The New York Times writes:
The world of desktop computing is finally going mobile, and the shift can be seen in the explosive growth of wireless data for cellular carriers.
To handle functions from text and instant messaging to mobile MySpace and ESPN, computer users are increasingly turning to the cellphone.
We are seeing the emergence of a fourth screen, said Jerry Panagrossi, vice president for operations at Symbian, a developer of advanced cellphone operating systems, citing a historical progression of movie, television, computer and now the smart-phone screen.
The newest screen is evolving to adopt more and more characteristics of a personal computer. And many believe that the next big shift will be the convergence of many forms of communication encompassing voice, e-mail, instant messaging and video telephony.
Robert Young writes: “The bottom line of all this for anyone running a social network already, or if you are in the process of building a new one make sure that everything you do is designed to maximize monetization, as the difference between success and failure will rest on this metric. For instance, if you are creating a niche social network, do so in order to fetch high CPMs. If you are going to widgetize profiles, make sure it results in an enhanced path to monetization. 2005 and 2006 were years that proved that social networks were not a passing fad, but superior monetization is what will prove key for social networks in 2007.”
[via Sadagopan] Robert Metcalfe says: “From my point of view, there’s little new in IT, particularly in enterprise software. Video might take Computerworld readers by surprise. There are three major forces – video, mobility and embedded – all three of which are nipping at the edge of IT. Video burdens IP networks, and they haven’t quite seen the value proposition, but CIOs will eventually have to embrace it instead of fighting it. For mobility, the platform of choice is increasingly cell phones and less desktops. Cell phones are now a platform for enterprise applications. Embedded software, such as RFID, hasn’t quite made it yet. To make enterprise applications more aware of inventory or the supply chain through RFID and sensor networks – of the three things, this is the furthest away from impacting CIOs.”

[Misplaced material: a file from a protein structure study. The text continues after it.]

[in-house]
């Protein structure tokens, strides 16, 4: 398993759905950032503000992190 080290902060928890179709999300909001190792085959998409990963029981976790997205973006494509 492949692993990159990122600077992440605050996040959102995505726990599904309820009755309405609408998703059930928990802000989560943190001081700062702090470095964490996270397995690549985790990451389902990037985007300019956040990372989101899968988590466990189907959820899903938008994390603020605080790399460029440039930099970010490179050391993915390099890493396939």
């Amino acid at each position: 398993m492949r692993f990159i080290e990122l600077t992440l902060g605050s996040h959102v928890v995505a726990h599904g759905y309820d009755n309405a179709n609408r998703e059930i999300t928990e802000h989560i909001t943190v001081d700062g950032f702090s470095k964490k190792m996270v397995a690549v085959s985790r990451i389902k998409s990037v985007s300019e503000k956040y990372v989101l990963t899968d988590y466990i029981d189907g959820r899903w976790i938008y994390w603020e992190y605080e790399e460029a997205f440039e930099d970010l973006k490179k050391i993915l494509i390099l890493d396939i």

TechJournal South has an article in which Jason Caplain asked four VCs to look ahead. The VCs:
– Roger Krakoff, Venture Partner, Sigma Partners: “Tech IPO Market Returns; Web 2.0 Takes on Real Definition and The Internet Emerges as a Replacement for TV”
– Jack Biddle, Co-Founder and General Partner, Novak Biddle Venture Partners: “Web 2.0 and Google Both Collapse; Institutional Investors Realize Investing in an Important Space Isnt the Same Thing as Actually Making Money”
– Jo Tango, General Partner, Kepha Partners: “Splintering of VC Firms; Seed Stage Companies Continue to be Underserved”
– Mike Elliott, General Partner, Noro-Moseley Partners: “The Year of Apple; Investment Opportunities Emerge Around Search and Filtering Tools Allowing Users to Cut Through Massive Amounts of ‘Garbage’ on the Net”